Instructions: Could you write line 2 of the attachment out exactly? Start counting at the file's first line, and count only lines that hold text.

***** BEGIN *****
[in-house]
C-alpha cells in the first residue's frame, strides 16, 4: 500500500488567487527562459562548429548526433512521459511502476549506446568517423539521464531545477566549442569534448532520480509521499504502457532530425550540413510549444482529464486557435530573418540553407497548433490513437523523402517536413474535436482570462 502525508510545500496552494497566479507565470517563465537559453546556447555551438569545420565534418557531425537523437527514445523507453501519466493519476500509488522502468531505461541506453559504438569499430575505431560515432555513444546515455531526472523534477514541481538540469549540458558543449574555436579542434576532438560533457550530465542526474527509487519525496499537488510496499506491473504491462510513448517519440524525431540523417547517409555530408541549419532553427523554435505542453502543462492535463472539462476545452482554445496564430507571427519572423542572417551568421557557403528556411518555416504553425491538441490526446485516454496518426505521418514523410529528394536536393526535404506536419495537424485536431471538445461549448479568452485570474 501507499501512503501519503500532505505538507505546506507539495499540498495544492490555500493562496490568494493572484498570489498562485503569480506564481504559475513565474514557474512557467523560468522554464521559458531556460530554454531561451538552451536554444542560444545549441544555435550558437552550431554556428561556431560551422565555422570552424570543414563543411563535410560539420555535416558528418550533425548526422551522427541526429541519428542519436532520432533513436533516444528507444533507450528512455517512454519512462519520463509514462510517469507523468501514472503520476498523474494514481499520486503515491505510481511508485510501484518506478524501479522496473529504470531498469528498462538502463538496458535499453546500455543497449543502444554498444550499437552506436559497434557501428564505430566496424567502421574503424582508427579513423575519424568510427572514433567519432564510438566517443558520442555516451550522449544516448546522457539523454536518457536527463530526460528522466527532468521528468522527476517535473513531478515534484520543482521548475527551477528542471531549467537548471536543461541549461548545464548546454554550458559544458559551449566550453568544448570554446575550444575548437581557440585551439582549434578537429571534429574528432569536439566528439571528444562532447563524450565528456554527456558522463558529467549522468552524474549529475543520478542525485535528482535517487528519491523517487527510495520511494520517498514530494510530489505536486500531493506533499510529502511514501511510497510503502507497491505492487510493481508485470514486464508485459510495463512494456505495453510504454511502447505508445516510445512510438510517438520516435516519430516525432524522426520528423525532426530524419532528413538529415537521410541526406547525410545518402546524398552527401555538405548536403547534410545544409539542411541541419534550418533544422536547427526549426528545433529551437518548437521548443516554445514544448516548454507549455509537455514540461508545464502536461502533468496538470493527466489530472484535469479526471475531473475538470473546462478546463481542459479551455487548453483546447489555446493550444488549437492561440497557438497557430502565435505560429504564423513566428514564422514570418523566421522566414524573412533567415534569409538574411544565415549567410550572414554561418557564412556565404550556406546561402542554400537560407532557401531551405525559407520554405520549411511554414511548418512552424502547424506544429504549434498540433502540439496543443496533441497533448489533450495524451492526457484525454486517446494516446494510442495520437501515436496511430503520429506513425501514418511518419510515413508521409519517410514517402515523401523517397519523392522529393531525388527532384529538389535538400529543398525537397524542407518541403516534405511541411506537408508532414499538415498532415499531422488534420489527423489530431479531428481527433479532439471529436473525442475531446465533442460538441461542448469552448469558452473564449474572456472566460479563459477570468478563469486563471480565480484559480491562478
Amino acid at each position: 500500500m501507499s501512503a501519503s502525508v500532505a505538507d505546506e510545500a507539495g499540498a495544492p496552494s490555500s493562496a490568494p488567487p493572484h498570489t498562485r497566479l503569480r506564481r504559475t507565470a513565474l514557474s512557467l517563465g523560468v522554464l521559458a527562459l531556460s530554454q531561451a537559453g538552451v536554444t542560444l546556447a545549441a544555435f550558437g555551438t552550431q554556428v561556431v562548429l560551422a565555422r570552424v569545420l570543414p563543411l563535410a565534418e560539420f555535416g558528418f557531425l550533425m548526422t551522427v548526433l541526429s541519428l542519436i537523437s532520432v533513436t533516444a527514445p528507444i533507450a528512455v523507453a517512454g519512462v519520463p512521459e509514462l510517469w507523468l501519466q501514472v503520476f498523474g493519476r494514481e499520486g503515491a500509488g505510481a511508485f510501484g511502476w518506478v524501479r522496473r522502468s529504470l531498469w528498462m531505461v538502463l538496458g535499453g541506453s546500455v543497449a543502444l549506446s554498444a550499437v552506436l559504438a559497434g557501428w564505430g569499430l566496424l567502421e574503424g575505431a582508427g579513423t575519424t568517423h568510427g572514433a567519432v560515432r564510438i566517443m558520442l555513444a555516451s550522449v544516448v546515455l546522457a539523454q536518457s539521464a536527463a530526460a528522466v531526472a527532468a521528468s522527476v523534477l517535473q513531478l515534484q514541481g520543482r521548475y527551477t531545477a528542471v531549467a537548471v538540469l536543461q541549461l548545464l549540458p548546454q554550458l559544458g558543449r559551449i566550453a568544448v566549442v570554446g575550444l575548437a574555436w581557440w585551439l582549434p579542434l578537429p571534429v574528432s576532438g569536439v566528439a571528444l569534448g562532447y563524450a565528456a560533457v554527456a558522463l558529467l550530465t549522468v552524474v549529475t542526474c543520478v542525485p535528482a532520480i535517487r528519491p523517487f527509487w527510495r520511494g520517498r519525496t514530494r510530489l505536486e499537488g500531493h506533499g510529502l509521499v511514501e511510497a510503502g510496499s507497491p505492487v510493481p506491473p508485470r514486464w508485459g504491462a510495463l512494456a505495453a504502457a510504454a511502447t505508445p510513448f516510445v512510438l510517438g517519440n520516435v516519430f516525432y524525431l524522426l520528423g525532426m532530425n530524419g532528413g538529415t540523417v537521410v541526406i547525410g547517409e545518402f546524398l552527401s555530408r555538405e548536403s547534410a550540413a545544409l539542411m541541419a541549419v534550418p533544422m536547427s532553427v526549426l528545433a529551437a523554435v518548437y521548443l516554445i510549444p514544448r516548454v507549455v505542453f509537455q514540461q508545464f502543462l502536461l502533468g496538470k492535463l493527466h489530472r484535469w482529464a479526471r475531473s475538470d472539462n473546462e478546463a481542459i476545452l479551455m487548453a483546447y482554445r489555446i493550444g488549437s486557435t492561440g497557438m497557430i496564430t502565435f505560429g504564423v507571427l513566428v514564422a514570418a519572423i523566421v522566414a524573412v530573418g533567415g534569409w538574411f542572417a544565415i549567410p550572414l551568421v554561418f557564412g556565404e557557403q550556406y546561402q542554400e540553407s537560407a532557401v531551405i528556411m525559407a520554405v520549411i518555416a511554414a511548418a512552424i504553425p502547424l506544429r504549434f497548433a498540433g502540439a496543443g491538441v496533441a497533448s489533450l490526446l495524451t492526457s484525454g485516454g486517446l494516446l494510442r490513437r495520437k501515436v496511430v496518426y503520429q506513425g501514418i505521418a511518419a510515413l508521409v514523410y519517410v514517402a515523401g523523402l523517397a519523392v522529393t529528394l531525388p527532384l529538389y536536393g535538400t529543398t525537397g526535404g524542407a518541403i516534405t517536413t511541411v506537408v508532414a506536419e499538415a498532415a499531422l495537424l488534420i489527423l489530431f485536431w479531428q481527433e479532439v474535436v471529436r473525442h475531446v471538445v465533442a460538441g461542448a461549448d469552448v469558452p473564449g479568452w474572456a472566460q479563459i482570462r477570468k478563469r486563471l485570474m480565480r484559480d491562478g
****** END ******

C-alpha cells in the first residue's frame, strides 16, 4: 500500500488567487527562459562548429548526433512521459511502476549506446568517423539521464531545477566549442569534448532520480509521499504502457532530425550540413510549444482529464486557435530573418540553407497548433490513437523523402517536413474535436482570462 502525508510545500496552494497566479507565470517563465537559453546556447555551438569545420565534418557531425537523437527514445523507453501519466493519476500509488522502468531505461541506453559504438569499430575505431560515432555513444546515455531526472523534477514541481538540469549540458558543449574555436579542434576532438560533457550530465542526474527509487519525496499537488510496499506491473504491462510513448517519440524525431540523417547517409555530408541549419532553427523554435505542453502543462492535463472539462476545452482554445496564430507571427519572423542572417551568421557557403528556411518555416504553425491538441490526446485516454496518426505521418514523410529528394536536393526535404506536419495537424485536431471538445461549448479568452485570474 501507499501512503501519503500532505505538507505546506507539495499540498495544492490555500493562496490568494493572484498570489498562485503569480506564481504559475513565474514557474512557467523560468522554464521559458531556460530554454531561451538552451536554444542560444545549441544555435550558437552550431554556428561556431560551422565555422570552424570543414563543411563535410560539420555535416558528418550533425548526422551522427541526429541519428542519436532520432533513436533516444528507444533507450528512455517512454519512462519520463509514462510517469507523468501514472503520476498523474494514481499520486503515491505510481511508485510501484518506478524501479522496473529504470531498469528498462538502463538496458535499453546500455543497449543502444554498444550499437552506436559497434557501428564505430566496424567502421574503424582508427579513423575519424568510427572514433567519432564510438566517443558520442555516451550522449544516448546522457539523454536518457536527463530526460528522466527532468521528468522527476517535473513531478515534484520543482521548475527551477528542471531549467537548471536543461541549461548545464548546454554550458559544458559551449566550453568544448570554446575550444575548437581557440585551439582549434578537429571534429574528432569536439566528439571528444562532447563524450565528456554527456558522463558529467549522468552524474549529475543520478542525485535528482535517487528519491523517487527510495520511494520517498514530494510530489505536486500531493506533499510529502511514501511510497510503502507497491505492487510493481508485470514486464508485459510495463512494456505495453510504454511502447505508445516510445512510438510517438520516435516519430516525432524522426520528423525532426530524419532528413538529415537521410541526406547525410545518402546524398552527401555538405548536403547534410545544409539542411541541419534550418533544422536547427526549426528545433529551437518548437521548443516554445514544448516548454507549455509537455514540461508545464502536461502533468496538470493527466489530472484535469479526471475531473475538470473546462478546463481542459479551455487548453483546447489555446493550444488549437492561440497557438497557430502565435505560429504564423513566428514564422514570418523566421522566414524573412533567415534569409538574411544565415549567410550572414554561418557564412556565404550556406546561402542554400537560407532557401531551405525559407520554405520549411511554414511548418512552424502547424506544429504549434498540433502540439496543443496533441497533448489533450495524451492526457484525454486517446494516446494510442495520437501515436496511430503520429506513425501514418511518419510515413508521409519517410514517402515523401523517397519523392522529393531525388527532384529538389535538400529543398525537397524542407518541403516534405511541411506537408508532414499538415498532415499531422488534420489527423489530431479531428481527433479532439471529436473525442475531446465533442460538441461542448469552448469558452473564449474572456472566460479563459477570468478563469486563471480565480484559480491562478